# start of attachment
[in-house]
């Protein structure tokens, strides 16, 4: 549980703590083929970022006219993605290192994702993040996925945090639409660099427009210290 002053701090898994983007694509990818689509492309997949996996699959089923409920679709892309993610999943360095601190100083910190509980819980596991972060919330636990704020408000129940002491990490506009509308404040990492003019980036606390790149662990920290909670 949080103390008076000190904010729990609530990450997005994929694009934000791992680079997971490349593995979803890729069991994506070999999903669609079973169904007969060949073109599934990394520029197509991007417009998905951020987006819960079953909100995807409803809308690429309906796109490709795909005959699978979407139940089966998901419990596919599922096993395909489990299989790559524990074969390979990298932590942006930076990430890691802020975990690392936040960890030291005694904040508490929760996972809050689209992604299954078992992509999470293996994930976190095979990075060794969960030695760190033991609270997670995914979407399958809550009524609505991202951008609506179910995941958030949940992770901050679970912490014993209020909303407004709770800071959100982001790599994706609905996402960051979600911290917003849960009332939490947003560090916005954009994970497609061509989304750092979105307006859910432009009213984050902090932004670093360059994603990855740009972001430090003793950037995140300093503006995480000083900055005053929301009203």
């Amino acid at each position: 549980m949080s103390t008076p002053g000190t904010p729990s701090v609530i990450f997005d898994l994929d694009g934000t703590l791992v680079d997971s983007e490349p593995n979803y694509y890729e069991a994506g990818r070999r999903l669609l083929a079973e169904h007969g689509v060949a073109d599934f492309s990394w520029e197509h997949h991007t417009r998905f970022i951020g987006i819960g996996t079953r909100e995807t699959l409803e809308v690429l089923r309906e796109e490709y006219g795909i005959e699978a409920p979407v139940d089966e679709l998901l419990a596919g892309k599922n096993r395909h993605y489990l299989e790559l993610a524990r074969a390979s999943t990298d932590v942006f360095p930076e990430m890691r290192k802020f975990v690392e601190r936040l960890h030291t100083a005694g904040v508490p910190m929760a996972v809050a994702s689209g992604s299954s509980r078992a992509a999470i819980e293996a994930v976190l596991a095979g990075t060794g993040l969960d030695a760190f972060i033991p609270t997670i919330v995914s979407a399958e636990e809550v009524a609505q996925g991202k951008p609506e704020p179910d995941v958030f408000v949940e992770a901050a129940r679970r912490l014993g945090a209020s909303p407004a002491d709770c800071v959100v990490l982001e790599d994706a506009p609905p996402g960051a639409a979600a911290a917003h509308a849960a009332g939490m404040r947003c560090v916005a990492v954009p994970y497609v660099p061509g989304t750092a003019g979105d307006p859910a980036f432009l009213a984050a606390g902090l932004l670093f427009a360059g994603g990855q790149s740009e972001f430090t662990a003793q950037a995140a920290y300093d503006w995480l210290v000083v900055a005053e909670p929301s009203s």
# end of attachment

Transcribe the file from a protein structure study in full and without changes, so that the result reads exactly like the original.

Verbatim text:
[in-house]
């Protein structure tokens, strides 16, 4: 549980703590083929970022006219993605290192994702993040996925945090639409660099427009210290 002053701090898994983007694509990818689509492309997949996996699959089923409920679709892309993610999943360095601190100083910190509980819980596991972060919330636990704020408000129940002491990490506009509308404040990492003019980036606390790149662990920290909670 949080103390008076000190904010729990609530990450997005994929694009934000791992680079997971490349593995979803890729069991994506070999999903669609079973169904007969060949073109599934990394520029197509991007417009998905951020987006819960079953909100995807409803809308690429309906796109490709795909005959699978979407139940089966998901419990596919599922096993395909489990299989790559524990074969390979990298932590942006930076990430890691802020975990690392936040960890030291005694904040508490929760996972809050689209992604299954078992992509999470293996994930976190095979990075060794969960030695760190033991609270997670995914979407399958809550009524609505991202951008609506179910995941958030949940992770901050679970912490014993209020909303407004709770800071959100982001790599994706609905996402960051979600911290917003849960009332939490947003560090916005954009994970497609061509989304750092979105307006859910432009009213984050902090932004670093360059994603990855740009972001430090003793950037995140300093503006995480000083900055005053929301009203």
């Amino acid at each position: 549980m949080s103390t008076p002053g000190t904010p729990s701090v609530i990450f997005d898994l994929d694009g934000t703590l791992v680079d997971s983007e490349p593995n979803y694509y890729e069991a994506g990818r070999r999903l669609l083929a079973e169904h007969g689509v060949a073109d599934f492309s990394w520029e197509h997949h991007t417009r998905f970022i951020g987006i819960g996996t079953r909100e995807t699959l409803e809308v690429l089923r309906e796109e490709y006219g795909i005959e699978a409920p979407v139940d089966e679709l998901l419990a596919g892309k599922n096993r395909h993605y489990l299989e790559l993610a524990r074969a390979s999943t990298d932590v942006f360095p930076e990430m890691r290192k802020f975990v690392e601190r936040l960890h030291t100083a005694g904040v508490p910190m929760a996972v809050a994702s689209g992604s299954s509980r078992a992509a999470i819980e293996a994930v976190l596991a095979g990075t060794g993040l969960d030695a760190f972060i033991p609270t997670i919330v995914s979407a399958e636990e809550v009524a609505q996925g991202k951008p609506e704020p179910d995941v958030f408000v949940e992770a901050a129940r679970r912490l014993g945090a209020s909303p407004a002491d709770c800071v959100v990490l982001e790599d994706a506009p609905p996402g960051a639409a979600a911290a917003h509308a849960a009332g939490m404040r947003c560090v916005a990492v954009p994970y497609v660099p061509g989304t750092a003019g979105d307006p859910a980036f432009l009213a984050a606390g902090l932004l670093f427009a360059g994603g990855q790149s740009e972001f430090t662990a003793q950037a995140a920290y300093d503006w995480l210290v000083v900055a005053e909670p929301s009203s």